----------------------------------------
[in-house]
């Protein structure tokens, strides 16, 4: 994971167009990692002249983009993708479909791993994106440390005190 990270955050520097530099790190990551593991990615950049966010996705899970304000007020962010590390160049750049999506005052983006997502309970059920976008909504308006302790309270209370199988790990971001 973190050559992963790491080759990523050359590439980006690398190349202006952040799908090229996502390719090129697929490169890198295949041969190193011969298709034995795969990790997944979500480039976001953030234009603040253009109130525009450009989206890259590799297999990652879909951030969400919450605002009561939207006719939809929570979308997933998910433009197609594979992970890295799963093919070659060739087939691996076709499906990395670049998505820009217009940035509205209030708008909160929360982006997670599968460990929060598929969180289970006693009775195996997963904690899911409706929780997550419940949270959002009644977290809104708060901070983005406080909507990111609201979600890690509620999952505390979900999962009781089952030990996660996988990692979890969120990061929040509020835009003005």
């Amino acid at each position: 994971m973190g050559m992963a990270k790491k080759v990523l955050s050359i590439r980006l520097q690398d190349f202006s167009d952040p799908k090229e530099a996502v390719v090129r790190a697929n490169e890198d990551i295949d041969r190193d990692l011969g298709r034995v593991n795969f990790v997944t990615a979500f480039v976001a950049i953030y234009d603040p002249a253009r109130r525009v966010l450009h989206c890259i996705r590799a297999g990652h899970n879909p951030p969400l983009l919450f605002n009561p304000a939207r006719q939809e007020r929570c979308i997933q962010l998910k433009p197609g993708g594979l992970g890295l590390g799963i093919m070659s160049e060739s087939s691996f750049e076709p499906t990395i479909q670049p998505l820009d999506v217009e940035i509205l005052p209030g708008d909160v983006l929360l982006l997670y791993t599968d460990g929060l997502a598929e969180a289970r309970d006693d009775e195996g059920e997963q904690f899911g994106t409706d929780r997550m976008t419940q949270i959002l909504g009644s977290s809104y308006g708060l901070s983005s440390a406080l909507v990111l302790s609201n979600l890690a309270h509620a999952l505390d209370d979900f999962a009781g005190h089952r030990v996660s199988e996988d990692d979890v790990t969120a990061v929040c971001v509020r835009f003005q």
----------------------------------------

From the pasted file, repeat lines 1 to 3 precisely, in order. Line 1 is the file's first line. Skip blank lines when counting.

[in-house]
């Protein structure tokens, strides 16, 4: 994971167009990692002249983009993708479909791993994106440390005190 990270955050520097530099790190990551593991990615950049966010996705899970304000007020962010590390160049750049999506005052983006997502309970059920976008909504308006302790309270209370199988790990971001 973190050559992963790491080759990523050359590439980006690398190349202006952040799908090229996502390719090129697929490169890198295949041969190193011969298709034995795969990790997944979500480039976001953030234009603040253009109130525009450009989206890259590799297999990652879909951030969400919450605002009561939207006719939809929570979308997933998910433009197609594979992970890295799963093919070659060739087939691996076709499906990395670049998505820009217009940035509205209030708008909160929360982006997670599968460990929060598929969180289970006693009775195996997963904690899911409706929780997550419940949270959002009644977290809104708060901070983005406080909507990111609201979600890690509620999952505390979900999962009781089952030990996660996988990692979890969120990061929040509020835009003005």
């Amino acid at each position: 994971m973190g050559m992963a990270k790491k080759v990523l955050s050359i590439r980006l520097q690398d190349f202006s167009d952040p799908k090229e530099a996502v390719v090129r790190a697929n490169e890198d990551i295949d041969r190193d990692l011969g298709r034995v593991n795969f990790v997944t990615a979500f480039v976001a950049i953030y234009d603040p002249a253009r109130r525009v966010l450009h989206c890259i996705r590799a297999g990652h899970n879909p951030p969400l983009l919450f605002n009561p304000a939207r006719q939809e007020r929570c979308i997933q962010l998910k433009p197609g993708g594979l992970g890295l590390g799963i093919m070659s160049e060739s087939s691996f750049e076709p499906t990395i479909q670049p998505l820009d999506v217009e940035i509205l005052p209030g708008d909160v983006l929360l982006l997670y791993t599968d460990g929060l997502a598929e969180a289970r309970d006693d009775e195996g059920e997963q904690f899911g994106t409706d929780r997550m976008t419940q949270i959002l909504g009644s977290s809104y308006g708060l901070s983005s440390a406080l909507v990111l302790s609201n979600l890690a309270h509620a999952l505390d209370d979900f999962a009781g005190h089952r030990v996660s199988e996988d990692d979890v790990t969120a990061v929040c971001v509020r835009f003005q």